People who have poorly controlled celiac disease may have a higher risk of developing lymphoma, according to a study published in the journal Annals of Internal Medicine.
Researchers from Sweden carried out a population-based cohort study of 7,625 patients with celiac disease (CD) between 2006 and 2008. The study looked at patients who had a follow-up biopsy of the gut after their initial diagnosis.
Data of patient’s biopsies was collected from 28 of Sweden’s pathology departments, conducted between 1969 to 2008.
Researchers say that previous studies have already shown there is an increased risk of lymphoma in patients suffering from celiac disease, but the reason is unknown. However, it has been suggested that mucosal healing – the treatment of CD through a gluten-free diet – could be a contributor.
The researchers looked at the risk of lymphoproliferative malignancy (LPM) in patients who had CD with persistent villous atrophy – this is the erosion of villi in the intestines, which impairs the body’s ability to take in nutrients from food. The follow-up biopsies revealed that 43% of the patients suffered from this.
These patients were compared to those with diet-controlled mucosal healing – CD that has responded to a gluten-free diet, as well as lymphoma risk in patients without the disease.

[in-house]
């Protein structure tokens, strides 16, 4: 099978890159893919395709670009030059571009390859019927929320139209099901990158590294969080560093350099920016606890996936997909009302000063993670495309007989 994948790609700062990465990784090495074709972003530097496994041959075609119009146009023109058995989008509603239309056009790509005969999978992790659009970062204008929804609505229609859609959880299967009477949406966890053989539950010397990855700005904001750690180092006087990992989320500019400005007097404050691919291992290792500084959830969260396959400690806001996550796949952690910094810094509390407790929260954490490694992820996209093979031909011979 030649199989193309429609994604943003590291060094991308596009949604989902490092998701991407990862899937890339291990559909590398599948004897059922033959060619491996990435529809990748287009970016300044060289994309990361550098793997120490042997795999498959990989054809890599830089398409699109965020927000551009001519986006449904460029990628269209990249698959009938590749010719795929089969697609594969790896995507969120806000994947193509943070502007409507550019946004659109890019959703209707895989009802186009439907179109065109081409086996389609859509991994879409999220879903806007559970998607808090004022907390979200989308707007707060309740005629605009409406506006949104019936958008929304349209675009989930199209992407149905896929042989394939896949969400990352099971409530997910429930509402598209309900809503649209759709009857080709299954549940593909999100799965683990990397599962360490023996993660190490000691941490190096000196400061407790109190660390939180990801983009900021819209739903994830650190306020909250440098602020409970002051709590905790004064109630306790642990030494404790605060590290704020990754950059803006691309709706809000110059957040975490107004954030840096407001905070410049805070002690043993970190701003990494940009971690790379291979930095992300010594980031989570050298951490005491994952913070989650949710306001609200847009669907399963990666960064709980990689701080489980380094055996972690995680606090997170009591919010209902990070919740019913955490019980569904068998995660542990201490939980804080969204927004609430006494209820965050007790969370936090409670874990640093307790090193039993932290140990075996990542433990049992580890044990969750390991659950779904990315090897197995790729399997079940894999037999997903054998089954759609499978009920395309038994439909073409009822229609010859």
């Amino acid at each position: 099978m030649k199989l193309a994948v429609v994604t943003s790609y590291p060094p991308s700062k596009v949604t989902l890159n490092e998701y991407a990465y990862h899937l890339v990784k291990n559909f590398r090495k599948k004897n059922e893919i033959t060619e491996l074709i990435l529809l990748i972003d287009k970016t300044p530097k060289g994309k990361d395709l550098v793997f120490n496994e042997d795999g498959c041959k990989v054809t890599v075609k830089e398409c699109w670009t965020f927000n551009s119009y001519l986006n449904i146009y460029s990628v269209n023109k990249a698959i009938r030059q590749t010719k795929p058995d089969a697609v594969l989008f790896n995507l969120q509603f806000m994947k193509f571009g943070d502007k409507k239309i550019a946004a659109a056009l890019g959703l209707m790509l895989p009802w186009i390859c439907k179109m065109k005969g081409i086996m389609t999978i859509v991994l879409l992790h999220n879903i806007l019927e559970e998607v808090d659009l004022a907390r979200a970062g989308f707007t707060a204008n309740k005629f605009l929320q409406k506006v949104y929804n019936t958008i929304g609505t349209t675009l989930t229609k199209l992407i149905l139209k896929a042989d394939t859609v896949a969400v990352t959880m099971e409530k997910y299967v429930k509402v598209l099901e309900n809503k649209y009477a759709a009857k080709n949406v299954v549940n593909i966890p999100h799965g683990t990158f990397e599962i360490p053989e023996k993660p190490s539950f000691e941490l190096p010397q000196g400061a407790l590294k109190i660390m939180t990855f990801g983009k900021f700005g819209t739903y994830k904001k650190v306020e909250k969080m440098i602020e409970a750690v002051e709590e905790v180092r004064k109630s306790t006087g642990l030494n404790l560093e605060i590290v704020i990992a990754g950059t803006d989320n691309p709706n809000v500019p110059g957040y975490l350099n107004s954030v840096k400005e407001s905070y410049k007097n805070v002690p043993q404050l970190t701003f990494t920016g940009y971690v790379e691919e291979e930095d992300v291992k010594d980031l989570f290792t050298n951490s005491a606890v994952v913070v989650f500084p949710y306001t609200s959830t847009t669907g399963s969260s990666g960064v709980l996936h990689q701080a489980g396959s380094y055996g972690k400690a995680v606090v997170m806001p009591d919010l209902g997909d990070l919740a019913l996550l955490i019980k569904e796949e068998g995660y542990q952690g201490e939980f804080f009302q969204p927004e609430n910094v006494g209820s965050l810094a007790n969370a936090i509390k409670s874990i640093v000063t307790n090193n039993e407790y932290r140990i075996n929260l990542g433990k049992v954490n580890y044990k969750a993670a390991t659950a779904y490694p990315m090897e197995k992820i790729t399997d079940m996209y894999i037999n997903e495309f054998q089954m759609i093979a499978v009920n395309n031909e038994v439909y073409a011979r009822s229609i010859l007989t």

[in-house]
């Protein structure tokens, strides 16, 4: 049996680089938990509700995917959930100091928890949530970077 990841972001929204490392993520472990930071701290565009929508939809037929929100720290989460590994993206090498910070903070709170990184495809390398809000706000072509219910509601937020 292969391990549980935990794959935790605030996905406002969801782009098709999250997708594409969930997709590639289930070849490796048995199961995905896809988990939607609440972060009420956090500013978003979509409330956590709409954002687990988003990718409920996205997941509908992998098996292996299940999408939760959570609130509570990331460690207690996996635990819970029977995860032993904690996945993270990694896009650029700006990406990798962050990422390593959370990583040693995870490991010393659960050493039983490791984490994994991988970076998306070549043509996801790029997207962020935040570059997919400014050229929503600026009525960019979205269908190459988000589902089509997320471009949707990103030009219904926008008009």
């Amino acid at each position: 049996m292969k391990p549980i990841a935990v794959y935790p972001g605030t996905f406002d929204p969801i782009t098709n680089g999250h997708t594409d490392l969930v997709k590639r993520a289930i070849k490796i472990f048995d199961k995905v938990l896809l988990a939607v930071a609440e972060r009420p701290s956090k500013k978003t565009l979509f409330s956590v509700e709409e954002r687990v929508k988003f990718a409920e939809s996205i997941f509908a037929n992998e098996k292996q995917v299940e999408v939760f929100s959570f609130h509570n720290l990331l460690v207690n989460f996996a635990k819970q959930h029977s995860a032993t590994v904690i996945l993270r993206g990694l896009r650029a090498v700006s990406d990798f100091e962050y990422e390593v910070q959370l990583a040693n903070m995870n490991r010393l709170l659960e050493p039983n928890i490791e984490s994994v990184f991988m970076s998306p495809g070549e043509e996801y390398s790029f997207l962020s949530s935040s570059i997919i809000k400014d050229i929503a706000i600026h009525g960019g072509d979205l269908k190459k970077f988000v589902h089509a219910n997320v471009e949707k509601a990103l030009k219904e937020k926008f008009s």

Results of the study revealed that CD patients suffering from persistent villous atrophy had an increased risk of lymphoma compared with the general population and CD patients who demonstrated mucosal healing.
The study authors explain:
“The risk was heightened among those with persistent villous atrophy but was less prominent and did not meet statistical significance among those with mucosal healing.
Compared with patients with mucosal healing, those with persistent villous atrophy had an increased risk for LPM.”
The authors add that the increased risk was most prominent in the first year after the follow-up biopsy, and was less prominent the following 4 years. But there was no sign of a dramatically reduced risk when compared to the risk of the general population.
The researchers add:
“This phenomenon has several potential explanations. Many studies of morbidity and mortality associated with CD have found that the increased risk diminishes toward the null over time, and this has been attributed to the effect of a gluten-free diet.
The risk for LPM in patients with CD also lessens with time, although it remains significantly elevated compared with that of the general population in the long term.”
The researchers conclude that increased risk of lymphoma in patients with CD may be affected by mucosal healing, adding:
“This frequently reported increased risk is most pronounced among patients with persistent villous atrophy and is less pronounced among those with mucosal healing.
These findings should prompt further evaluation of mucosal healing as a goal for patients with CD to reduce their risk for LPM.”